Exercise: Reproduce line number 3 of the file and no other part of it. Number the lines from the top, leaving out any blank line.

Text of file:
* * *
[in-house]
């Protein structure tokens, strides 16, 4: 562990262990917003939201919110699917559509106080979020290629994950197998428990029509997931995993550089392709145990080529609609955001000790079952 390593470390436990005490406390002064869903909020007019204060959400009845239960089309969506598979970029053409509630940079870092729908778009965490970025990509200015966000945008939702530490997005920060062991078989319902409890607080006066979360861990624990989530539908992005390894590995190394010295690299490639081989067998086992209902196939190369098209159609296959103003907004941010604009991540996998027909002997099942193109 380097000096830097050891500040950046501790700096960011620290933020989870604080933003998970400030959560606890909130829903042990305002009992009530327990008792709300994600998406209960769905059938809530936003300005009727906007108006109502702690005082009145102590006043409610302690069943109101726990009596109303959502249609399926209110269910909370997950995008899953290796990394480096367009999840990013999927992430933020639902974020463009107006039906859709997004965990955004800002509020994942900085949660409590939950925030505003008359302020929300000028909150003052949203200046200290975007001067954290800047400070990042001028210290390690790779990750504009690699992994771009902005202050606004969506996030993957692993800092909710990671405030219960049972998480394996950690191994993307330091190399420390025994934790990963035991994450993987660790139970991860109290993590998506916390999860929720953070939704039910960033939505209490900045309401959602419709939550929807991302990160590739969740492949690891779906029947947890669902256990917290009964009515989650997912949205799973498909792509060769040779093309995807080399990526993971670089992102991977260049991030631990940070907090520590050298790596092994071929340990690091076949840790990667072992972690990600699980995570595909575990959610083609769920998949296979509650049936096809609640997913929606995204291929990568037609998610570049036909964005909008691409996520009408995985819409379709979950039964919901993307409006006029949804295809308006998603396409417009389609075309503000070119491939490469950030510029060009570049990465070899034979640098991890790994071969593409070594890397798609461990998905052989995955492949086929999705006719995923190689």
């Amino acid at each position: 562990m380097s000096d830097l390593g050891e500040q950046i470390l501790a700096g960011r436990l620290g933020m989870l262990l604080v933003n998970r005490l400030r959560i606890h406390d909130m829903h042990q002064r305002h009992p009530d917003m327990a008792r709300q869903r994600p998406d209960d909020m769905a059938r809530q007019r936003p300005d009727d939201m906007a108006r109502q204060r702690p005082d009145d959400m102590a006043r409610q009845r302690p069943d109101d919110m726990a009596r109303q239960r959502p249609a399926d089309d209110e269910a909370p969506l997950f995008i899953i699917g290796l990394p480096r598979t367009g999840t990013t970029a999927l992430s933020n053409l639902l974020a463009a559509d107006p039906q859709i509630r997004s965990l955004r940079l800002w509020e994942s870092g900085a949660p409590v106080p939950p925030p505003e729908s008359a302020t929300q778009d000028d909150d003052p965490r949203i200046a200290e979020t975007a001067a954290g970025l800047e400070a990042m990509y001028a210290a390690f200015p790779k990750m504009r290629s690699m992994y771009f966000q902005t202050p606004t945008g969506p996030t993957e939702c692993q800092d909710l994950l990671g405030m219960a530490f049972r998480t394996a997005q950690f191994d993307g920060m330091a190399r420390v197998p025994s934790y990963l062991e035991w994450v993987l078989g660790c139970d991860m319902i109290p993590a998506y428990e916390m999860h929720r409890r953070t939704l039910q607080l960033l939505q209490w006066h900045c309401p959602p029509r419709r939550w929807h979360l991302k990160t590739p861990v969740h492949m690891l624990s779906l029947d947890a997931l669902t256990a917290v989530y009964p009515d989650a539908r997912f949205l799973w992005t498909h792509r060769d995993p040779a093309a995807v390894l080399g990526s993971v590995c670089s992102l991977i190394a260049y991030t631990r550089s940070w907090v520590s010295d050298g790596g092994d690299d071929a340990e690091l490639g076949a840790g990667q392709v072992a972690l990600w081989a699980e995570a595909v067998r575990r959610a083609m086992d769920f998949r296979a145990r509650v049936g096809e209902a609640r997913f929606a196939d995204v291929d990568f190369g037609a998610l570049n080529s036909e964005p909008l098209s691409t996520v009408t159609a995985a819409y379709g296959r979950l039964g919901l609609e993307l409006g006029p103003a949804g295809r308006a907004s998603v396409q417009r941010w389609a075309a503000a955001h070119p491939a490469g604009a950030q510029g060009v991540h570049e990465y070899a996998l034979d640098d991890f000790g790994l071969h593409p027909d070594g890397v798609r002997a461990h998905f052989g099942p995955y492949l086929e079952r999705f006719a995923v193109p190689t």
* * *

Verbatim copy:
């Amino acid at each position: 562990m380097s000096d830097l390593g050891e500040q950046i470390l501790a700096g960011r436990l620290g933020m989870l262990l604080v933003n998970r005490l400030r959560i606890h406390d909130m829903h042990q002064r305002h009992p009530d917003m327990a008792r709300q869903r994600p998406d209960d909020m769905a059938r809530q007019r936003p300005d009727d939201m906007a108006r109502q204060r702690p005082d009145d959400m102590a006043r409610q009845r302690p069943d109101d919110m726990a009596r109303q239960r959502p249609a399926d089309d209110e269910a909370p969506l997950f995008i899953i699917g290796l990394p480096r598979t367009g999840t990013t970029a999927l992430s933020n053409l639902l974020a463009a559509d107006p039906q859709i509630r997004s965990l955004r940079l800002w509020e994942s870092g900085a949660p409590v106080p939950p925030p505003e729908s008359a302020t929300q778009d000028d909150d003052p965490r949203i200046a200290e979020t975007a001067a954290g970025l800047e400070a990042m990509y001028a210290a390690f200015p790779k990750m504009r290629s690699m992994y771009f966000q902005t202050p606004t945008g969506p996030t993957e939702c692993q800092d909710l994950l990671g405030m219960a530490f049972r998480t394996a997005q950690f191994d993307g920060m330091a190399r420390v197998p025994s934790y990963l062991e035991w994450v993987l078989g660790c139970d991860m319902i109290p993590a998506y428990e916390m999860h929720r409890r953070t939704l039910q607080l960033l939505q209490w006066h900045c309401p959602p029509r419709r939550w929807h979360l991302k990160t590739p861990v969740h492949m690891l624990s779906l029947d947890a997931l669902t256990a917290v989530y009964p009515d989650a539908r997912f949205l799973w992005t498909h792509r060769d995993p040779a093309a995807v390894l080399g990526s993971v590995c670089s992102l991977i190394a260049y991030t631990r550089s940070w907090v520590s010295d050298g790596g092994d690299d071929a340990e690091l490639g076949a840790g990667q392709v072992a972690l990600w081989a699980e995570a595909v067998r575990r959610a083609m086992d769920f998949r296979a145990r509650v049936g096809e209902a609640r997913f929606a196939d995204v291929d990568f190369g037609a998610l570049n080529s036909e964005p909008l098209s691409t996520v009408t159609a995985a819409y379709g296959r979950l039964g919901l609609e993307l409006g006029p103003a949804g295809r308006a907004s998603v396409q417009r941010w389609a075309a503000a955001h070119p491939a490469g604009a950030q510029g060009v991540h570049e990465y070899a996998l034979d640098d991890f000790g790994l071969h593409p027909d070594g890397v798609r002997a461990h998905f052989g099942p995955y492949l086929e079952r999705f006719a995923v193109p190689t």